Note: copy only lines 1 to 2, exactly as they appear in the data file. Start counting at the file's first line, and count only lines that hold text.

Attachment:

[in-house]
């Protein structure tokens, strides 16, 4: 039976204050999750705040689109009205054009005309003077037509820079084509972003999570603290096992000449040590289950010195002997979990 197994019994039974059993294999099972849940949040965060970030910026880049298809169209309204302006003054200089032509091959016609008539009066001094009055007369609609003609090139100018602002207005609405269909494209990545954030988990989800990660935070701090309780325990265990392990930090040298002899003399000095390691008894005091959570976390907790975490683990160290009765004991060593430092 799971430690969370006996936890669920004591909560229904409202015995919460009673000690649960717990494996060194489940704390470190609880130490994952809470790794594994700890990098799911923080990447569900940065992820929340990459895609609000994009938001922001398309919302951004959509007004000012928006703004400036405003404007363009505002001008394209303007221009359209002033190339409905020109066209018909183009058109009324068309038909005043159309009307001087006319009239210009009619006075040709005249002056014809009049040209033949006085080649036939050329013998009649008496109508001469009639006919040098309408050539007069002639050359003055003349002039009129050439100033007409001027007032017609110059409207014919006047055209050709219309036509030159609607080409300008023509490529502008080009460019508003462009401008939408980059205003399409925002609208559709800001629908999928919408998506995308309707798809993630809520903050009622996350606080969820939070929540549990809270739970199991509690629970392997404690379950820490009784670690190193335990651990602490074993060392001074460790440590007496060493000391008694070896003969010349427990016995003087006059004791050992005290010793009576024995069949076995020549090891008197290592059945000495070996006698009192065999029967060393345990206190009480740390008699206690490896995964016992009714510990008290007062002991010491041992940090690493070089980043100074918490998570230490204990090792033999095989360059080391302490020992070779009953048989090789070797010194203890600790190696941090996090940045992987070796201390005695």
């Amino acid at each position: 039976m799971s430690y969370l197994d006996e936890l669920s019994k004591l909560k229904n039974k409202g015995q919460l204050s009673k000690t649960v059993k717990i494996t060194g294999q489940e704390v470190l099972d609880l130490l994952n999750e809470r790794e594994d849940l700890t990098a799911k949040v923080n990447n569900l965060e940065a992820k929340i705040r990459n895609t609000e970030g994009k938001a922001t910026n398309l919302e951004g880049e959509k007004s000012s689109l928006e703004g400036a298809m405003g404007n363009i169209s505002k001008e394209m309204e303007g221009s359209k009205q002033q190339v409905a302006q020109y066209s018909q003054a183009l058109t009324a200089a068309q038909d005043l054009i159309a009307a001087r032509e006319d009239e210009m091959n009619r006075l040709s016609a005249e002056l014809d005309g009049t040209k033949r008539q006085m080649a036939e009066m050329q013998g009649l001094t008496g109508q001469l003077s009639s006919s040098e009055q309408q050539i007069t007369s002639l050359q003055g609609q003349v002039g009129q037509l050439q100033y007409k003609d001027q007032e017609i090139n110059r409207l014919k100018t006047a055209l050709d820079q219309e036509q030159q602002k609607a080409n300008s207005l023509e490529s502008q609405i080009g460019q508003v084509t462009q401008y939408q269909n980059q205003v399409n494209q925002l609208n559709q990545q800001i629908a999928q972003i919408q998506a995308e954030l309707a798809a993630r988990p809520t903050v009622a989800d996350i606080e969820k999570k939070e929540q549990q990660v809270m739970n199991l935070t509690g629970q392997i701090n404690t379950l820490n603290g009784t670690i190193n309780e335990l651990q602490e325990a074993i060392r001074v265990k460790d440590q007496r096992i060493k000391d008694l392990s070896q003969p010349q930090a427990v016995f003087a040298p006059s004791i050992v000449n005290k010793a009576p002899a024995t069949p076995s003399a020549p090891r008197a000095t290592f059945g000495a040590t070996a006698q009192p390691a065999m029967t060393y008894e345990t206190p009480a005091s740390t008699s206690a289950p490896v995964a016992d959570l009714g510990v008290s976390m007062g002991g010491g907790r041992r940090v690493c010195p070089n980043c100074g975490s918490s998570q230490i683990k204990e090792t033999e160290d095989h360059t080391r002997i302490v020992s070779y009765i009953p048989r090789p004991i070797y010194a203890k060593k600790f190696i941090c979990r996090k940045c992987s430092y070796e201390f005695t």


[in-house]
């Protein structure tokens, strides 16, 4: 039976204050999750705040689109009205054009005309003077037509820079084509972003999570603290096992000449040590289950010195002997979990 197994019994039974059993294999099972849940949040965060970030910026880049298809169209309204302006003054200089032509091959016609008539009066001094009055007369609609003609090139100018602002207005609405269909494209990545954030988990989800990660935070701090309780325990265990392990930090040298002899003399000095390691008894005091959570976390907790975490683990160290009765004991060593430092 799971430690969370006996936890669920004591909560229904409202015995919460009673000690649960717990494996060194489940704390470190609880130490994952809470790794594994700890990098799911923080990447569900940065992820929340990459895609609000994009938001922001398309919302951004959509007004000012928006703004400036405003404007363009505002001008394209303007221009359209002033190339409905020109066209018909183009058109009324068309038909005043159309009307001087006319009239210009009619006075040709005249002056014809009049040209033949006085080649036939050329013998009649008496109508001469009639006919040098309408050539007069002639050359003055003349002039009129050439100033007409001027007032017609110059409207014919006047055209050709219309036509030159609607080409300008023509490529502008080009460019508003462009401008939408980059205003399409925002609208559709800001629908999928919408998506995308309707798809993630809520903050009622996350606080969820939070929540549990809270739970199991509690629970392997404690379950820490009784670690190193335990651990602490074993060392001074460790440590007496060493000391008694070896003969010349427990016995003087006059004791050992005290010793009576024995069949076995020549090891008197290592059945000495070996006698009192065999029967060393345990206190009480740390008699206690490896995964016992009714510990008290007062002991010491041992940090690493070089980043100074918490998570230490204990090792033999095989360059080391302490020992070779009953048989090789070797010194203890600790190696941090996090940045992987070796201390005695």